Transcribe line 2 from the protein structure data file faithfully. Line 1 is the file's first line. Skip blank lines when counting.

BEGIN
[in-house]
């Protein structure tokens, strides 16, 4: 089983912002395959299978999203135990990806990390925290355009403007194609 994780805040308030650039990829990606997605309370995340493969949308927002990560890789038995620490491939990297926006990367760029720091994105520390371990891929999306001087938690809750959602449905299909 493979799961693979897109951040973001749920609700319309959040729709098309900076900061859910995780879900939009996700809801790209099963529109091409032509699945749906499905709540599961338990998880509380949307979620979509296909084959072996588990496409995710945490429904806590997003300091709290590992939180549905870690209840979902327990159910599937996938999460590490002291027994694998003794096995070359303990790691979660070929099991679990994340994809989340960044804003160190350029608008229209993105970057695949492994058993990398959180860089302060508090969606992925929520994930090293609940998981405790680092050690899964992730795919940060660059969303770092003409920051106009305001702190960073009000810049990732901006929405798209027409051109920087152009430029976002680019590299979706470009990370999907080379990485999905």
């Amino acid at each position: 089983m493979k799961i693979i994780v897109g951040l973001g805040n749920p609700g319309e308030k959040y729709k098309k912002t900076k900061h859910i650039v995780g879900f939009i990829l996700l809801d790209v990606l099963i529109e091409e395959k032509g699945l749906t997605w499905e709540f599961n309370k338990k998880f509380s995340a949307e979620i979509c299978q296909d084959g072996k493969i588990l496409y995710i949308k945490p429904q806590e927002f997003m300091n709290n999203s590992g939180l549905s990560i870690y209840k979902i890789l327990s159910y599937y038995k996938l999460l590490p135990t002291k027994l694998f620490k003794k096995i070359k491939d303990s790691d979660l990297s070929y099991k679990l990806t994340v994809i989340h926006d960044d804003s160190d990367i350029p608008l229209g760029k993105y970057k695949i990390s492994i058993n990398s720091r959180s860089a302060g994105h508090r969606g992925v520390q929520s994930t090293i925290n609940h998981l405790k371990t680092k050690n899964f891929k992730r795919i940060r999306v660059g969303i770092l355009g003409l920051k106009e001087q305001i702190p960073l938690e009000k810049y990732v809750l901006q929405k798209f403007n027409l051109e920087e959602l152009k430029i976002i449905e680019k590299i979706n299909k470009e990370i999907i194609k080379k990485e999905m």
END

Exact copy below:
């Protein structure tokens, strides 16, 4: 089983912002395959299978999203135990990806990390925290355009403007194609 994780805040308030650039990829990606997605309370995340493969949308927002990560890789038995620490491939990297926006990367760029720091994105520390371990891929999306001087938690809750959602449905299909 493979799961693979897109951040973001749920609700319309959040729709098309900076900061859910995780879900939009996700809801790209099963529109091409032509699945749906499905709540599961338990998880509380949307979620979509296909084959072996588990496409995710945490429904806590997003300091709290590992939180549905870690209840979902327990159910599937996938999460590490002291027994694998003794096995070359303990790691979660070929099991679990994340994809989340960044804003160190350029608008229209993105970057695949492994058993990398959180860089302060508090969606992925929520994930090293609940998981405790680092050690899964992730795919940060660059969303770092003409920051106009305001702190960073009000810049990732901006929405798209027409051109920087152009430029976002680019590299979706470009990370999907080379990485999905």